Issue #4514 has been updated by Marc-Andre Lafortune.


Hi,

Shyouhei Urabe wrote:
> * It is not always obvious what a "deep" copy is.  For instance it is very hard to define one for a Proc instance.

Agreed, but since Procs do no "contain" anything, I'd say Proc#deep_dup == Proc#dup (except that it would call deep_dup on any instance variables, I imagine).

> * Recursive duplication may not be that simple to implement than you imagine.  For instance an Array can contain itself:
>     r = [].tap {|r| r << r }
>   How do you copy it deeply?

That shouldn't be too hard, we simply maintain a hash with the ids of objects being cloned as keys and with the corresponding new copies as values. I would have fun implementing it. Note that `Marshal::load(Marshal::dump(r))` works for recursive arrays and so does YAML serialization.

I can attest that the question comes up from time to time on StackOverflow, so it is something quite a bit of people wonder about.
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Feature #4514: #deep_clone and #deep_dup for Objects
https://bugs.ruby-lang.org/issues/4514

Author: Tom Wardrop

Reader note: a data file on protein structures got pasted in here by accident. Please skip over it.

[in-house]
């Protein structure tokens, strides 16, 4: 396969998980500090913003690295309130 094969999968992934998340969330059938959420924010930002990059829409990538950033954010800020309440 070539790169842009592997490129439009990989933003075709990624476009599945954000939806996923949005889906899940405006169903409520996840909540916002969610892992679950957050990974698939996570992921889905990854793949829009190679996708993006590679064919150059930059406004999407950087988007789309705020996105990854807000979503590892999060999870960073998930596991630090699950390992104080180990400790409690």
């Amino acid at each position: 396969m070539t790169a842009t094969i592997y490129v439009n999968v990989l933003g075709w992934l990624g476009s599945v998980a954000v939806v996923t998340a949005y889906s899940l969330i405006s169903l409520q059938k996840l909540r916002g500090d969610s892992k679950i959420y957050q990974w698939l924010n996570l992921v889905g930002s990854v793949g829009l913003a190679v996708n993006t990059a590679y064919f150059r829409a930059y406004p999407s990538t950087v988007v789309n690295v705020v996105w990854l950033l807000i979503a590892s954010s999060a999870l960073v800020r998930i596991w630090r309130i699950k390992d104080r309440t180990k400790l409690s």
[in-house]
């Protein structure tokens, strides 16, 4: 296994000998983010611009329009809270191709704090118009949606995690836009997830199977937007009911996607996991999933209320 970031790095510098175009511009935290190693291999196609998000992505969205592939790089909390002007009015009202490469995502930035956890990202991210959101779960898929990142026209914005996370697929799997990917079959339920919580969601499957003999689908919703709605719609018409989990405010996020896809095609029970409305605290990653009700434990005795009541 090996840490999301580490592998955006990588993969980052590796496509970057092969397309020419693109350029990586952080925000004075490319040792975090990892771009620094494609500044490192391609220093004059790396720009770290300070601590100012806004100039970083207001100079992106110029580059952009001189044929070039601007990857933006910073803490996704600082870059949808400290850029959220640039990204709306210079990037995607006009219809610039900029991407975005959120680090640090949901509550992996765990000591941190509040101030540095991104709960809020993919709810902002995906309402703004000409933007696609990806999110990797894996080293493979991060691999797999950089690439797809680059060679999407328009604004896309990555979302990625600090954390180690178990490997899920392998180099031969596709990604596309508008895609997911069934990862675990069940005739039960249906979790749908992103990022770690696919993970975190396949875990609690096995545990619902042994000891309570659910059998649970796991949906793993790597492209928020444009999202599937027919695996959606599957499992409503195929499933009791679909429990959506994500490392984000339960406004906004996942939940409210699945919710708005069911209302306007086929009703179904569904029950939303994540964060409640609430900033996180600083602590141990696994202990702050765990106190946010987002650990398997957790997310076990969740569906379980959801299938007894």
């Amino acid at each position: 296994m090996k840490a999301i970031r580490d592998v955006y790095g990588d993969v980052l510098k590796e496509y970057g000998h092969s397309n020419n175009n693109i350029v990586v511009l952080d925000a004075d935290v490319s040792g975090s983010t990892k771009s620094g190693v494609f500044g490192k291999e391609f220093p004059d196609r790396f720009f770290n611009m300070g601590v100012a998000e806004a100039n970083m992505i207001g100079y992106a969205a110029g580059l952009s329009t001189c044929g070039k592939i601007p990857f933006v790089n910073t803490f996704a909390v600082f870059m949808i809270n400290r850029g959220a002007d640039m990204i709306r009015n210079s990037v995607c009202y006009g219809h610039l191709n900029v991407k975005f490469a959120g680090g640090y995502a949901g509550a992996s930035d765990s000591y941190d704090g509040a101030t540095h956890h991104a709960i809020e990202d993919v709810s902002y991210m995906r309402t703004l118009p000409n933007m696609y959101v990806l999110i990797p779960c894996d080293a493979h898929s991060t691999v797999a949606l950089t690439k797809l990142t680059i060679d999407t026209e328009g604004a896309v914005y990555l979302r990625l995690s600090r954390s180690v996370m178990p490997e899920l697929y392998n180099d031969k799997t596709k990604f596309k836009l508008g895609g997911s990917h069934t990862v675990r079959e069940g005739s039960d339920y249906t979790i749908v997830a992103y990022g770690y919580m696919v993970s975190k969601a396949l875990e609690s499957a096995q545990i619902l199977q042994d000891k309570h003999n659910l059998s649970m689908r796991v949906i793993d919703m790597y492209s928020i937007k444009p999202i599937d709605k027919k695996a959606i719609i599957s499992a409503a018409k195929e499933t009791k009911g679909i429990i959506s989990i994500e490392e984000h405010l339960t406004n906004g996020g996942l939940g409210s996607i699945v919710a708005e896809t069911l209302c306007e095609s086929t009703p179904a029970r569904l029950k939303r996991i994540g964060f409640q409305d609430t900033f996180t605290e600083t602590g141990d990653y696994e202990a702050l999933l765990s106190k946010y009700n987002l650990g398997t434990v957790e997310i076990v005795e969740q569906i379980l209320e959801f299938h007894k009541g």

Status: Open
Priority: Normal
Assignee: 
Category: 
Target version: 


=begin
There's often a need to do a deep clone of an object, especially of Hash/Array trees. The typical work around to the lack of this functionality is to Marshall and then Unmarshall (e.g. Marshal::load(Marshal::dump(self)) ), which incurs more overhead than it probably should, and is not very semantic. My suggestion is to either provide #deep_clone and #deep_dup methods on the Object class, or to at least provide equivalent functionality for Hashes and Arrays, such as possibly a #deep_merge method for Hash. The exact implantation is not a large concern of mine; I'll let the experts determine the best method of achieving the desired outcome.
=end



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